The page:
By the Book

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I’m no Ann Patchett nor Russell Banks nor Donna Tartt nor EL Doctorow — all of whom I adore — but so what.  Let’s pretend we’re being interviewed for this weekly column by The New York Times, but without the pressure to seem “literary” and calling it like we  really see (read?) it.

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What’s the best book you’ve read recently?   This is such a tough choice because it depends on the reason I’m reading.  I loved the very long and very dug-in THE GOLDFINCH, but if we’re talking about the books I enjoyed the most and could not wait to get back to at the end of a day, I have to go with Lisa Unger’s thriller HEARTBROKEN and David Rosenfelt’s DOG TRIPPING.  And I just downloaded Howard Norman’s I HATE TO LEAVE THIS BEAUTIFUL PLACE, so I’m looking forward to that.

When and where do you like to read?  The nook in my couch.  The bathtub.  I read in bed, always, but that’s a routine fantasy because I rarely last more than a few pages.

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What books do you find yourself returning to again and again?  Jane Smiley’s A THOUSAND ACRES, Wallace Stegner’s CROSSING TO SAFETY, Mary Karr’s LIT, Joan Didion’s THE YEAR OF MAGICAL THINKING, William Styron’s SOPHIE’S CHOICE, and Judith Guest’s ORDINARY PEOPLE.  I would be embarrassed to tell you how many times (dozens??) I’ve read these books and how many times I’ve listened to them on audio.  I’m learning, and these are my brilliant, priceless teachers.

Outlander-blue-cover-198x300Which books might we be surprised to find on your bookshelves?   At least 3 entire shelves about slavery and the Holocaust.  Larry McMurtry’s LONESOME DOVE is one of my favorite books of all time, and I don’t care for westerns.  If I could read the Diana Gabaldon OUTLANDER series over and over again, and still get the surprises, I would totally do it — I have never been more in love with any other series of big fat books, ever.

Which novels have had the most impact on you as a writer?  Every essay Joan Didion ever published.  Dorothy Allison’s BASTARD OUT OF CAROLINA and Rick Bragg’s ALL OVER BUT THE SHOUTIN’ — I felt like I knew every character in these stories, and that the writers helped me know them better than I ever could on my own.

If you could require the president to read one book, what would it be?   I would ask the president to read one poem every night before bed.  Especially poems by Richard Wright and Anna Akhmatova and Tomas Transtromer and Nikky Finney.  Like Nikky Finney’s “Dancing with Strom”.  Just fucking brilliant.

What does your personal book collection look like? Do you organize your books in any particular way?  Of course I do.  And if I find out yours aren’t, I might have to come over and organize them for you!  My books are meticulously arranged by category — first editions, memoir, history, biography, classics, poetry, short stories, French, mysteries/thrillers, fiction — though not by author.  I have to draw the crazy-lady-line somewhere, right?

Disappointing, overrated, just not good: What book did you feel you were supposed to like, and didn’t? Do you remember the last book you put down without finishing?  I refuse to comment on living writers, but if I try to read anything by Hemingway I just want to poke my eyes out.  I don’t get it.  I just don’t.  Blech.  So there.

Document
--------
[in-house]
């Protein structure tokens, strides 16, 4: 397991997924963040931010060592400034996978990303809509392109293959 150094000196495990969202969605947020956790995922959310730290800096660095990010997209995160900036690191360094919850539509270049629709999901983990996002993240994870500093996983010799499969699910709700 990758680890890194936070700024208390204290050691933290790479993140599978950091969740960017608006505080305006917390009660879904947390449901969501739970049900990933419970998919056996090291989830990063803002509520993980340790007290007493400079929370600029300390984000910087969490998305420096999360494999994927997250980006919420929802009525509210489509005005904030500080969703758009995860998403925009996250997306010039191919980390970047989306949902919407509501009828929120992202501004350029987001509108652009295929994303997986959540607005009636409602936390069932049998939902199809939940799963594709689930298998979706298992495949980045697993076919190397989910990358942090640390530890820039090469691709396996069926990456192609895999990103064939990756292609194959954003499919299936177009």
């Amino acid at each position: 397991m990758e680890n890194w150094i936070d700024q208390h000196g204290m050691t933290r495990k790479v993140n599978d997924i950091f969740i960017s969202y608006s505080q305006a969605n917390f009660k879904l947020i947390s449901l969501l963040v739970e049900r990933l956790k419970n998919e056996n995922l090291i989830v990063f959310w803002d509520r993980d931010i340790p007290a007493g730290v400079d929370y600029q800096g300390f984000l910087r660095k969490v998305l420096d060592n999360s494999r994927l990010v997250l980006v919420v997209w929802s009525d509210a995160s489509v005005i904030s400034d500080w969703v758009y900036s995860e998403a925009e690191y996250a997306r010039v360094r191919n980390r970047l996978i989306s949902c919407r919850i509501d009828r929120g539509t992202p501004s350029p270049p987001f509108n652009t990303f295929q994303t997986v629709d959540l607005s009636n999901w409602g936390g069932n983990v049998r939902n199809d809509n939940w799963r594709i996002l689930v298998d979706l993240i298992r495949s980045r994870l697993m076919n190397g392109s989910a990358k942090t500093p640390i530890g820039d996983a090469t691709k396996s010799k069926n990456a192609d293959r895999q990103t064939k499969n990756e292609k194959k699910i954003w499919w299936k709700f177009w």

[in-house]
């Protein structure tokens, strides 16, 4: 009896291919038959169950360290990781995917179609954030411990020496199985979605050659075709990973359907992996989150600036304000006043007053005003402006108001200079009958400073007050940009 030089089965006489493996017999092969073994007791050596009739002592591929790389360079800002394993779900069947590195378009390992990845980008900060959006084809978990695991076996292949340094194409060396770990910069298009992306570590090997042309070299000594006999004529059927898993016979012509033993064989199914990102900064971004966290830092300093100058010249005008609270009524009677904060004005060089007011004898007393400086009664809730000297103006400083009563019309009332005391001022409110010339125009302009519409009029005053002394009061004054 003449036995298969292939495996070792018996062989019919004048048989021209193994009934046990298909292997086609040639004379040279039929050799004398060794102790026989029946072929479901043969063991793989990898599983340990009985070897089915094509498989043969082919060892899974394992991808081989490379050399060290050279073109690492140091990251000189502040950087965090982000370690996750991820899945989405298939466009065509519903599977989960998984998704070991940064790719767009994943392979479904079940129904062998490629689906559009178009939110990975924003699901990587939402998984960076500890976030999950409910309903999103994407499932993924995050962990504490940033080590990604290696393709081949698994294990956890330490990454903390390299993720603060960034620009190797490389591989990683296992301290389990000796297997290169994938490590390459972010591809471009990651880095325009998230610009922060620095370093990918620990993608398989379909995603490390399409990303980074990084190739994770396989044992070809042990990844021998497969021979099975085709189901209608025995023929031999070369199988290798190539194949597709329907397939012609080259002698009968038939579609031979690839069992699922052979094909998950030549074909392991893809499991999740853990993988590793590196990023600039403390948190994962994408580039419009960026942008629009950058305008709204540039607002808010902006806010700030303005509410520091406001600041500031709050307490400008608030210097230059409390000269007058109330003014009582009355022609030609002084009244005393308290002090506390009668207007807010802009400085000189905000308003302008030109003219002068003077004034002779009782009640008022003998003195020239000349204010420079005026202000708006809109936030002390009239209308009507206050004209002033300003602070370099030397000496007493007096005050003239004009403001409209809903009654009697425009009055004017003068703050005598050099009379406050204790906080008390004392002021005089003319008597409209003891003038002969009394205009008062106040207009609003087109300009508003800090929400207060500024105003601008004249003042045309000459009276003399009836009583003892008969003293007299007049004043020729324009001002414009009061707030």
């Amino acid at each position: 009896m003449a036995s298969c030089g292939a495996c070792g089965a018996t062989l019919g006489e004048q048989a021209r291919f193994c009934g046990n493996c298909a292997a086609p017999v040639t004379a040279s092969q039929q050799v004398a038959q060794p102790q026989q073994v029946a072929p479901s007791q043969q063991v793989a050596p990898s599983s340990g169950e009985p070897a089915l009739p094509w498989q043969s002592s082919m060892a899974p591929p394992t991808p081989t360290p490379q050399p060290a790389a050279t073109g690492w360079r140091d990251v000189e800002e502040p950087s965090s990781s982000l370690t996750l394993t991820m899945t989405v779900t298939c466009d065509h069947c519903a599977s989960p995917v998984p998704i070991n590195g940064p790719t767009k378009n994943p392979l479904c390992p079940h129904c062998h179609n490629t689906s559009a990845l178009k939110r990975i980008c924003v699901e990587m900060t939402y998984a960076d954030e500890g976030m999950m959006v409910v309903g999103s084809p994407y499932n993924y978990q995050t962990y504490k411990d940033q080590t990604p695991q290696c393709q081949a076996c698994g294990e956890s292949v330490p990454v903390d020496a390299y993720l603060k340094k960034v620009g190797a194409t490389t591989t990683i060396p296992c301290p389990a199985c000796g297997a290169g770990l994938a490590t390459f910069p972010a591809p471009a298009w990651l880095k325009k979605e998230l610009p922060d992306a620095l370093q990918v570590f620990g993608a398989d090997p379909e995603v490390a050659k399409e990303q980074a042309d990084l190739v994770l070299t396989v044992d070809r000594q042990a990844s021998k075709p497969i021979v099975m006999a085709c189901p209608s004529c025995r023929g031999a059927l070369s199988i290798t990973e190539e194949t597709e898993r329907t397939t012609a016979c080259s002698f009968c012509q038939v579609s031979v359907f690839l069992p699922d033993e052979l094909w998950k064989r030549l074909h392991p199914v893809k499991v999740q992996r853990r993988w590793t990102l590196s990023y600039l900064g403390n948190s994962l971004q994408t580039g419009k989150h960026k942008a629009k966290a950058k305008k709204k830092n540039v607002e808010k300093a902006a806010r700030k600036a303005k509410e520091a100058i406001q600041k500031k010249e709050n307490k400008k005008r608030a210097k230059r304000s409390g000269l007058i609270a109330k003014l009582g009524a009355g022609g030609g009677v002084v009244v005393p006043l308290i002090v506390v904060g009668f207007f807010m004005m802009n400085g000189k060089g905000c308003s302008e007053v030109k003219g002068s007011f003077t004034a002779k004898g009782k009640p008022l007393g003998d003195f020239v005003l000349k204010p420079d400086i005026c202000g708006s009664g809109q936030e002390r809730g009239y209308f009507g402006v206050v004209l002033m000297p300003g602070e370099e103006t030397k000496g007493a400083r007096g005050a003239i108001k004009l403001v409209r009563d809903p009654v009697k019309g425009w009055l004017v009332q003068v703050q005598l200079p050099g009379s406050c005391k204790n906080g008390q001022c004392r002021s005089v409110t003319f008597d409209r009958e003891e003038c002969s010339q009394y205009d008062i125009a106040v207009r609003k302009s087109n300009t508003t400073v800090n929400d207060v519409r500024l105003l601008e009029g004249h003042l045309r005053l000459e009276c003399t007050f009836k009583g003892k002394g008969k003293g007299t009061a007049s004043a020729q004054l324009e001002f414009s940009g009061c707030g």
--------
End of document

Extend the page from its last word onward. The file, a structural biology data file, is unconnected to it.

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How would you answer honestly all — or any — of these NYT questions?  Come on, commiserate.

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9 thoughts on “By the Book

  1. Catherine

    Ok here goes. The Devil that Danced on the Water by Aminatta Forna, just finished, had me weeping. Going to write to her this morning. Where? In bed, or while waiting for the computer to download stuff, or at the kitchen table. Who do I go back to? Shakespeare. Emily Dickinson. James Salter’s short stories, Katherine Mansfield, Tim Winton’s stuff. I don’t think there are so many surprises in my library. I have mostly fiction but also a lot of books on African traditional art and many novels in French. Influences as a writer? Patrick White, D.H. Lawrence, Joseph Conrad, Simone de Beauvoir, Anais Nin, so many. Your President? I have to say I agree with Teri. Some poetry. John Donne is my master. Disappointment. Well, I don’t like to point the finger either. I listen carefully to friends’ recommendations and read reviews, so I don’t usually fall upon clangers. I can’t say!

    That was fun!

    1. Teri Post author

      She had you weeping and now you have to write to her? I’m picking up The Devil that Danced on the Water for sure, now.

      My husband reads even more than I do, and we only cross-over a little, so there are shelves upon shelves of books I hope to become interested in …. one of these days.

      John Donne. Ahhhh. His work reminds me of some of my favorite semesters in college.

  2. Paul Lamb

    I’ve read Philip Roth’s novel The Ghost Writer perhaps 30 times. And I am completely with you on the whole Hemingway things. (Same with The Great Gatsby and, alas, Donna Tartt.) I organize my books in various ways, but I’ve been doing a lot of culling lately.

    1. Teri Post author

      And The Great Gatsby —- there are portions of it that blow me away, especially the last few pages, but there are long and winding sections where I read and think, “but I just don’t care.”